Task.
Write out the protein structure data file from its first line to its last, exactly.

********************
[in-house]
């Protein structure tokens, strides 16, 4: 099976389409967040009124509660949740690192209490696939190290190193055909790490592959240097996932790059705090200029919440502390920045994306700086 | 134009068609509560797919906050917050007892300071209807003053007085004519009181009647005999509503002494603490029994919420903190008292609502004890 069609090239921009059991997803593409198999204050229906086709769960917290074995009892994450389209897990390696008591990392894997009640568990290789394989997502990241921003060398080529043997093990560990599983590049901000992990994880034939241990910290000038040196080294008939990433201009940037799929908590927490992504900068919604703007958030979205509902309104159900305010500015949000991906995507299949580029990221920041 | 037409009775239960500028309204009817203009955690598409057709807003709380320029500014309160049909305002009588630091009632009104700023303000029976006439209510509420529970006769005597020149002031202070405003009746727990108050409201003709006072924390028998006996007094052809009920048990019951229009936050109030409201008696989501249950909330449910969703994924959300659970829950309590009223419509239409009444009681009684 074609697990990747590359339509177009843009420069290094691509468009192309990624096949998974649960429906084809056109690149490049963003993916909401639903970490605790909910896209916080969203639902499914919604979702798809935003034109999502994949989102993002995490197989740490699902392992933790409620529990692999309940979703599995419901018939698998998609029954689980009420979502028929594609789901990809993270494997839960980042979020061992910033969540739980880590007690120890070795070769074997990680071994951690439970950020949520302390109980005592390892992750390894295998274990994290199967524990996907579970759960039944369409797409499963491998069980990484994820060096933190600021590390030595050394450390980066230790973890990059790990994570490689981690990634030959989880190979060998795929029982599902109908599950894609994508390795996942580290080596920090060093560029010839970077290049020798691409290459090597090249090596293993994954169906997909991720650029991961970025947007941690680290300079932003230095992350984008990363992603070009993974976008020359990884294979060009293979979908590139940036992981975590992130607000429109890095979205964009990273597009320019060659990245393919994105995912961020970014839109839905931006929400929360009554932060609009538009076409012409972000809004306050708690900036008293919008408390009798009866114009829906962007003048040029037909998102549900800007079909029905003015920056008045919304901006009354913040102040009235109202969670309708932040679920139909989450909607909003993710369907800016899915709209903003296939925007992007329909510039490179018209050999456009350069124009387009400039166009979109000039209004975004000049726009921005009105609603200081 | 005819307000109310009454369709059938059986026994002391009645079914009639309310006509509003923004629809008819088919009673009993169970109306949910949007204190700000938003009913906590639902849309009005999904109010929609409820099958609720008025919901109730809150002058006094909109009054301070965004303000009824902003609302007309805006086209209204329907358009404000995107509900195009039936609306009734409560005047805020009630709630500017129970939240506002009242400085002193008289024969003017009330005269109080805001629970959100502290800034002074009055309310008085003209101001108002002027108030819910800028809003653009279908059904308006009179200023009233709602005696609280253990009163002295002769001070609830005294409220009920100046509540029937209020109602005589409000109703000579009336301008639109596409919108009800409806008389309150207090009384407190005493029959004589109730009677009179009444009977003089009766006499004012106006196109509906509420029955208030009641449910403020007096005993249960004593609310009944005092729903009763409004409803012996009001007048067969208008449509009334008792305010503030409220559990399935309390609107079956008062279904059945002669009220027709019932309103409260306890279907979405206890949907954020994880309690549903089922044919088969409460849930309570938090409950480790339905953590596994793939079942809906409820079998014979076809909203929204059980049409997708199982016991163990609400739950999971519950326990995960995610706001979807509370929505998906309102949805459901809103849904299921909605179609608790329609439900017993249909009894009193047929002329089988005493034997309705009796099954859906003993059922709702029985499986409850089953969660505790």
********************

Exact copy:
[in-house]
């Protein structure tokens, strides 16, 4: 099976389409967040009124509660949740690192209490696939190290190193055909790490592959240097996932790059705090200029919440502390920045994306700086 | 134009068609509560797919906050917050007892300071209807003053007085004519009181009647005999509503002494603490029994919420903190008292609502004890 069609090239921009059991997803593409198999204050229906086709769960917290074995009892994450389209897990390696008591990392894997009640568990290789394989997502990241921003060398080529043997093990560990599983590049901000992990994880034939241990910290000038040196080294008939990433201009940037799929908590927490992504900068919604703007958030979205509902309104159900305010500015949000991906995507299949580029990221920041 | 037409009775239960500028309204009817203009955690598409057709807003709380320029500014309160049909305002009588630091009632009104700023303000029976006439209510509420529970006769005597020149002031202070405003009746727990108050409201003709006072924390028998006996007094052809009920048990019951229009936050109030409201008696989501249950909330449910969703994924959300659970829950309590009223419509239409009444009681009684 074609697990990747590359339509177009843009420069290094691509468009192309990624096949998974649960429906084809056109690149490049963003993916909401639903970490605790909910896209916080969203639902499914919604979702798809935003034109999502994949989102993002995490197989740490699902392992933790409620529990692999309940979703599995419901018939698998998609029954689980009420979502028929594609789901990809993270494997839960980042979020061992910033969540739980880590007690120890070795070769074997990680071994951690439970950020949520302390109980005592390892992750390894295998274990994290199967524990996907579970759960039944369409797409499963491998069980990484994820060096933190600021590390030595050394450390980066230790973890990059790990994570490689981690990634030959989880190979060998795929029982599902109908599950894609994508390795996942580290080596920090060093560029010839970077290049020798691409290459090597090249090596293993994954169906997909991720650029991961970025947007941690680290300079932003230095992350984008990363992603070009993974976008020359990884294979060009293979979908590139940036992981975590992130607000429109890095979205964009990273597009320019060659990245393919994105995912961020970014839109839905931006929400929360009554932060609009538009076409012409972000809004306050708690900036008293919008408390009798009866114009829906962007003048040029037909998102549900800007079909029905003015920056008045919304901006009354913040102040009235109202969670309708932040679920139909989450909607909003993710369907800016899915709209903003296939925007992007329909510039490179018209050999456009350069124009387009400039166009979109000039209004975004000049726009921005009105609603200081 | 005819307000109310009454369709059938059986026994002391009645079914009639309310006509509003923004629809008819088919009673009993169970109306949910949007204190700000938003009913906590639902849309009005999904109010929609409820099958609720008025919901109730809150002058006094909109009054301070965004303000009824902003609302007309805006086209209204329907358009404000995107509900195009039936609306009734409560005047805020009630709630500017129970939240506002009242400085002193008289024969003017009330005269109080805001629970959100502290800034002074009055309310008085003209101001108002002027108030819910800028809003653009279908059904308006009179200023009233709602005696609280253990009163002295002769001070609830005294409220009920100046509540029937209020109602005589409000109703000579009336301008639109596409919108009800409806008389309150207090009384407190005493029959004589109730009677009179009444009977003089009766006499004012106006196109509906509420029955208030009641449910403020007096005993249960004593609310009944005092729903009763409004409803012996009001007048067969208008449509009334008792305010503030409220559990399935309390609107079956008062279904059945002669009220027709019932309103409260306890279907979405206890949907954020994880309690549903089922044919088969409460849930309570938090409950480790339905953590596994793939079942809906409820079998014979076809909203929204059980049409997708199982016991163990609400739950999971519950326990995960995610706001979807509370929505998906309102949805459901809103849904299921909605179609608790329609439900017993249909009894009193047929002329089988005493034997309705009796099954859906003993059922709702029985499986409850089953969660505790």